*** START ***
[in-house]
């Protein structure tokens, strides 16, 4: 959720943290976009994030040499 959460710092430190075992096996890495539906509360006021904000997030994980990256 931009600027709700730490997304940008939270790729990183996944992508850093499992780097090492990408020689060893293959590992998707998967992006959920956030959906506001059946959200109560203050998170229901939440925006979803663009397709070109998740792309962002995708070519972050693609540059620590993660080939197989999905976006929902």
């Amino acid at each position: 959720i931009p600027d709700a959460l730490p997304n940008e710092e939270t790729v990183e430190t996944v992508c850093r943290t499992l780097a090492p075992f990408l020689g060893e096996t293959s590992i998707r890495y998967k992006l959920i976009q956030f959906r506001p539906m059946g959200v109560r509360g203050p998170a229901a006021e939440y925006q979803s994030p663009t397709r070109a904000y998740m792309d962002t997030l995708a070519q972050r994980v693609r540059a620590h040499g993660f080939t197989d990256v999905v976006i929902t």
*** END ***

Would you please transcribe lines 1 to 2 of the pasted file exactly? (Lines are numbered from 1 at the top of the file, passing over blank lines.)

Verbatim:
[in-house]
């Protein structure tokens, strides 16, 4: 959720943290976009994030040499 959460710092430190075992096996890495539906509360006021904000997030994980990256 931009600027709700730490997304940008939270790729990183996944992508850093499992780097090492990408020689060893293959590992998707998967992006959920956030959906506001059946959200109560203050998170229901939440925006979803663009397709070109998740792309962002995708070519972050693609540059620590993660080939197989999905976006929902």